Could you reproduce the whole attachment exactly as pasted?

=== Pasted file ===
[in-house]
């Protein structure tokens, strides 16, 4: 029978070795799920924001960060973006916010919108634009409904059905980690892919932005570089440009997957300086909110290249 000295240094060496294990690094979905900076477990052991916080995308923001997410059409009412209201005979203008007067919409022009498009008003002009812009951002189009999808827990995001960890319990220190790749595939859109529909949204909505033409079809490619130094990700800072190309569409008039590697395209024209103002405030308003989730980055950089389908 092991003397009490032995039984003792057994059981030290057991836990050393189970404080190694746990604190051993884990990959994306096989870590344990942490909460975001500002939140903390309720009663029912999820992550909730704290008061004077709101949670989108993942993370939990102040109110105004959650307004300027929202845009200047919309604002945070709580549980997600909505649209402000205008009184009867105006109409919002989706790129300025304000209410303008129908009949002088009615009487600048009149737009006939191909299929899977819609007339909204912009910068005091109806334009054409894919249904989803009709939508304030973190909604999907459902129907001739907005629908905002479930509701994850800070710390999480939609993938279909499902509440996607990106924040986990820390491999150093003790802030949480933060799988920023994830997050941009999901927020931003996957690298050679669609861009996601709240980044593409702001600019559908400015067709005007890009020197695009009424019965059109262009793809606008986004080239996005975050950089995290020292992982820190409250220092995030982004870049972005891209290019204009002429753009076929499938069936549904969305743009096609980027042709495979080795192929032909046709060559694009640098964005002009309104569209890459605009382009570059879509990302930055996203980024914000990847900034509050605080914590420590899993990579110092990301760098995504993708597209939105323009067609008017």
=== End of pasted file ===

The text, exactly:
[in-house]
């Protein structure tokens, strides 16, 4: 029978070795799920924001960060973006916010919108634009409904059905980690892919932005570089440009997957300086909110290249 000295240094060496294990690094979905900076477990052991916080995308923001997410059409009412209201005979203008007067919409022009498009008003002009812009951002189009999808827990995001960890319990220190790749595939859109529909949204909505033409079809490619130094990700800072190309569409008039590697395209024209103002405030308003989730980055950089389908 092991003397009490032995039984003792057994059981030290057991836990050393189970404080190694746990604190051993884990990959994306096989870590344990942490909460975001500002939140903390309720009663029912999820992550909730704290008061004077709101949670989108993942993370939990102040109110105004959650307004300027929202845009200047919309604002945070709580549980997600909505649209402000205008009184009867105006109409919002989706790129300025304000209410303008129908009949002088009615009487600048009149737009006939191909299929899977819609007339909204912009910068005091109806334009054409894919249904989803009709939508304030973190909604999907459902129907001739907005629908905002479930509701994850800070710390999480939609993938279909499902509440996607990106924040986990820390491999150093003790802030949480933060799988920023994830997050941009999901927020931003996957690298050679669609861009996601709240980044593409702001600019559908400015067709005007890009020197695009009424019965059109262009793809606008986004080239996005975050950089995290020292992982820190409250220092995030982004870049972005891209290019204009002429753009076929499938069936549904969305743009096609980027042709495979080795192929032909046709060559694009640098964005002009309104569209890459605009382009570059879509990302930055996203980024914000990847900034509050605080914590420590899993990579110092990301760098995504993708597209939105323009067609008017």